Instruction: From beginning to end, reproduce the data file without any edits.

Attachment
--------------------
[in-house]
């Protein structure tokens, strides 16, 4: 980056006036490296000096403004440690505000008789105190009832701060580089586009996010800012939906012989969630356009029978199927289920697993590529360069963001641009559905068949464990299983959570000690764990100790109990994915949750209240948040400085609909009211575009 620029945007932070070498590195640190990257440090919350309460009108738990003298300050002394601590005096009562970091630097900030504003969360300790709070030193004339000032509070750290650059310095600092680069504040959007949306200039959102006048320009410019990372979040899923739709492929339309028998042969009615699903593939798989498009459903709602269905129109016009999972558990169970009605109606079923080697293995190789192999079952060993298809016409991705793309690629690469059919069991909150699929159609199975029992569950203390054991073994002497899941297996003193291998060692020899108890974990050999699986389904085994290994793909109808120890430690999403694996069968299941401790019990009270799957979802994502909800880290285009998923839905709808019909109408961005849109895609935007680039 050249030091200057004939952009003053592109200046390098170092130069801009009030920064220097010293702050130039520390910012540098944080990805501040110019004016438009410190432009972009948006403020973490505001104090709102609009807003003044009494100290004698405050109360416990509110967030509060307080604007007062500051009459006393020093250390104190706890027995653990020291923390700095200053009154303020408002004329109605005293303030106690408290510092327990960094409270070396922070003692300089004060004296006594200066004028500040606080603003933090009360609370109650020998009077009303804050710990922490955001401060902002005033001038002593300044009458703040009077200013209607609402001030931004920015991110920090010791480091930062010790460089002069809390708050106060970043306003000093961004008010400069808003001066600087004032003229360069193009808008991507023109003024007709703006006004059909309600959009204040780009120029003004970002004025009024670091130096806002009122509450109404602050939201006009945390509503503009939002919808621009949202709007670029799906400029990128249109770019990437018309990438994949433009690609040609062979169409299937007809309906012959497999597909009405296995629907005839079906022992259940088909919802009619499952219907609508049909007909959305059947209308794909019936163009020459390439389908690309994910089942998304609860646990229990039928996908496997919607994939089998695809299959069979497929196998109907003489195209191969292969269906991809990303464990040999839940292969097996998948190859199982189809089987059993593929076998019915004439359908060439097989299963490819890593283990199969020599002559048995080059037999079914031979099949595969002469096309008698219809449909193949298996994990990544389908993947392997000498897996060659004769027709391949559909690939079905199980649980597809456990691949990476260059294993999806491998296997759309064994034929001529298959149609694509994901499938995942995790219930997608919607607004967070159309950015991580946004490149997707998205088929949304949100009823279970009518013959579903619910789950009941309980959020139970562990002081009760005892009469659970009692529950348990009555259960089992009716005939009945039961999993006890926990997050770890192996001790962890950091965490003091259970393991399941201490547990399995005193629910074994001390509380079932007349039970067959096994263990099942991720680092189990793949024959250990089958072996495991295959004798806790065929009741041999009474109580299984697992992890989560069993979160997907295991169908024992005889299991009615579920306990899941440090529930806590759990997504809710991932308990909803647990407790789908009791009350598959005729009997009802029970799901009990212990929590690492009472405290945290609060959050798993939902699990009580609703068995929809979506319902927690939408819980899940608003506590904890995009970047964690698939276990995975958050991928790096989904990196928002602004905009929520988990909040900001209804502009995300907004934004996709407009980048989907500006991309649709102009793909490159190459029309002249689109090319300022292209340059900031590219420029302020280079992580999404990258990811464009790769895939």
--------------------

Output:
[in-house]
């Protein structure tokens, strides 16, 4: 980056006036490296000096403004440690505000008789105190009832701060580089586009996010800012939906012989969630356009029978199927289920697993590529360069963001641009559905068949464990299983959570000690764990100790109990994915949750209240948040400085609909009211575009 620029945007932070070498590195640190990257440090919350309460009108738990003298300050002394601590005096009562970091630097900030504003969360300790709070030193004339000032509070750290650059310095600092680069504040959007949306200039959102006048320009410019990372979040899923739709492929339309028998042969009615699903593939798989498009459903709602269905129109016009999972558990169970009605109606079923080697293995190789192999079952060993298809016409991705793309690629690469059919069991909150699929159609199975029992569950203390054991073994002497899941297996003193291998060692020899108890974990050999699986389904085994290994793909109808120890430690999403694996069968299941401790019990009270799957979802994502909800880290285009998923839905709808019909109408961005849109895609935007680039 050249030091200057004939952009003053592109200046390098170092130069801009009030920064220097010293702050130039520390910012540098944080990805501040110019004016438009410190432009972009948006403020973490505001104090709102609009807003003044009494100290004698405050109360416990509110967030509060307080604007007062500051009459006393020093250390104190706890027995653990020291923390700095200053009154303020408002004329109605005293303030106690408290510092327990960094409270070396922070003692300089004060004296006594200066004028500040606080603003933090009360609370109650020998009077009303804050710990922490955001401060902002005033001038002593300044009458703040009077200013209607609402001030931004920015991110920090010791480091930062010790460089002069809390708050106060970043306003000093961004008010400069808003001066600087004032003229360069193009808008991507023109003024007709703006006004059909309600959009204040780009120029003004970002004025009024670091130096806002009122509450109404602050939201006009945390509503503009939002919808621009949202709007670029799906400029990128249109770019990437018309990438994949433009690609040609062979169409299937007809309906012959497999597909009405296995629907005839079906022992259940088909919802009619499952219907609508049909007909959305059947209308794909019936163009020459390439389908690309994910089942998304609860646990229990039928996908496997919607994939089998695809299959069979497929196998109907003489195209191969292969269906991809990303464990040999839940292969097996998948190859199982189809089987059993593929076998019915004439359908060439097989299963490819890593283990199969020599002559048995080059037999079914031979099949595969002469096309008698219809449909193949298996994990990544389908993947392997000498897996060659004769027709391949559909690939079905199980649980597809456990691949990476260059294993999806491998296997759309064994034929001529298959149609694509994901499938995942995790219930997608919607607004967070159309950015991580946004490149997707998205088929949304949100009823279970009518013959579903619910789950009941309980959020139970562990002081009760005892009469659970009692529950348990009555259960089992009716005939009945039961999993006890926990997050770890192996001790962890950091965490003091259970393991399941201490547990399995005193629910074994001390509380079932007349039970067959096994263990099942991720680092189990793949024959250990089958072996495991295959004798806790065929009741041999009474109580299984697992992890989560069993979160997907295991169908024992005889299991009615579920306990899941440090529930806590759990997504809710991932308990909803647990407790789908009791009350598959005729009997009802029970799901009990212990929590690492009472405290945290609060959050798993939902699990009580609703068995929809979506319902927690939408819980899940608003506590904890995009970047964690698939276990995975958050991928790096989904990196928002602004905009929520988990909040900001209804502009995300907004934004996709407009980048989907500006991309649709102009793909490159190459029309002249689109090319300022292209340059900031590219420029302020280079992580999404990258990811464009790769895939």